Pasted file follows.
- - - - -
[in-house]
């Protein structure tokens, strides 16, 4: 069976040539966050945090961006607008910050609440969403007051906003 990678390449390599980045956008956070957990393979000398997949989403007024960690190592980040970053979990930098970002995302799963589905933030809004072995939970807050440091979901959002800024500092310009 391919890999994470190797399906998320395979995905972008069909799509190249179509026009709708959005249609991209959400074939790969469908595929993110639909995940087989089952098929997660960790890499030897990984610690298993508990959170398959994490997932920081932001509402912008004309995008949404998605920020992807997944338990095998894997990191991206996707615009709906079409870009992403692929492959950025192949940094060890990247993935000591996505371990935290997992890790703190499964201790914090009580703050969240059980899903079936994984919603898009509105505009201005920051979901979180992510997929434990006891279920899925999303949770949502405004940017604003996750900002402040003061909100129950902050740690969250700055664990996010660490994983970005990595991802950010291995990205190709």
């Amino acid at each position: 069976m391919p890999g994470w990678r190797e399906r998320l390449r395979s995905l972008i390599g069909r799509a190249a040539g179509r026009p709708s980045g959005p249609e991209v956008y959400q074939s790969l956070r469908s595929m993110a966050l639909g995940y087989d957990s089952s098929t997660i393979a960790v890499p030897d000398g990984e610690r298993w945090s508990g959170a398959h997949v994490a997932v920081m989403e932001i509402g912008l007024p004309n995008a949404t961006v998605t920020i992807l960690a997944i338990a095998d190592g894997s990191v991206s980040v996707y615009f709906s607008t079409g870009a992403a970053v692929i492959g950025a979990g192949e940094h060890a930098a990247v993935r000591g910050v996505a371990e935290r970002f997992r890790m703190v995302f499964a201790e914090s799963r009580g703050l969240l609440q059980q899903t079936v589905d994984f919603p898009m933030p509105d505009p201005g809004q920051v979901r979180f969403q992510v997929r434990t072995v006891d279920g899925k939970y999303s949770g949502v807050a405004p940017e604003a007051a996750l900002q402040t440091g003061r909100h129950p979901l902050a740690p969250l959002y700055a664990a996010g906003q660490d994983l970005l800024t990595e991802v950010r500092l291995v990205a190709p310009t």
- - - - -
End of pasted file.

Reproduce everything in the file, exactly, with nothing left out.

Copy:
[in-house]
């Protein structure tokens, strides 16, 4: 069976040539966050945090961006607008910050609440969403007051906003 990678390449390599980045956008956070957990393979000398997949989403007024960690190592980040970053979990930098970002995302799963589905933030809004072995939970807050440091979901959002800024500092310009 391919890999994470190797399906998320395979995905972008069909799509190249179509026009709708959005249609991209959400074939790969469908595929993110639909995940087989089952098929997660960790890499030897990984610690298993508990959170398959994490997932920081932001509402912008004309995008949404998605920020992807997944338990095998894997990191991206996707615009709906079409870009992403692929492959950025192949940094060890990247993935000591996505371990935290997992890790703190499964201790914090009580703050969240059980899903079936994984919603898009509105505009201005920051979901979180992510997929434990006891279920899925999303949770949502405004940017604003996750900002402040003061909100129950902050740690969250700055664990996010660490994983970005990595991802950010291995990205190709």
């Amino acid at each position: 069976m391919p890999g994470w990678r190797e399906r998320l390449r395979s995905l972008i390599g069909r799509a190249a040539g179509r026009p709708s980045g959005p249609e991209v956008y959400q074939s790969l956070r469908s595929m993110a966050l639909g995940y087989d957990s089952s098929t997660i393979a960790v890499p030897d000398g990984e610690r298993w945090s508990g959170a398959h997949v994490a997932v920081m989403e932001i509402g912008l007024p004309n995008a949404t961006v998605t920020i992807l960690a997944i338990a095998d190592g894997s990191v991206s980040v996707y615009f709906s607008t079409g870009a992403a970053v692929i492959g950025a979990g192949e940094h060890a930098a990247v993935r000591g910050v996505a371990e935290r970002f997992r890790m703190v995302f499964a201790e914090s799963r009580g703050l969240l609440q059980q899903t079936v589905d994984f919603p898009m933030p509105d505009p201005g809004q920051v979901r979180f969403q992510v997929r434990t072995v006891d279920g899925k939970y999303s949770g949502v807050a405004p940017e604003a007051a996750l900002q402040t440091g003061r909100h129950p979901l902050a740690p969250l959002y700055a664990a996010g906003q660490d994983l970005l800024t990595e991802v950010r500092l291995v990205a190709p310009t």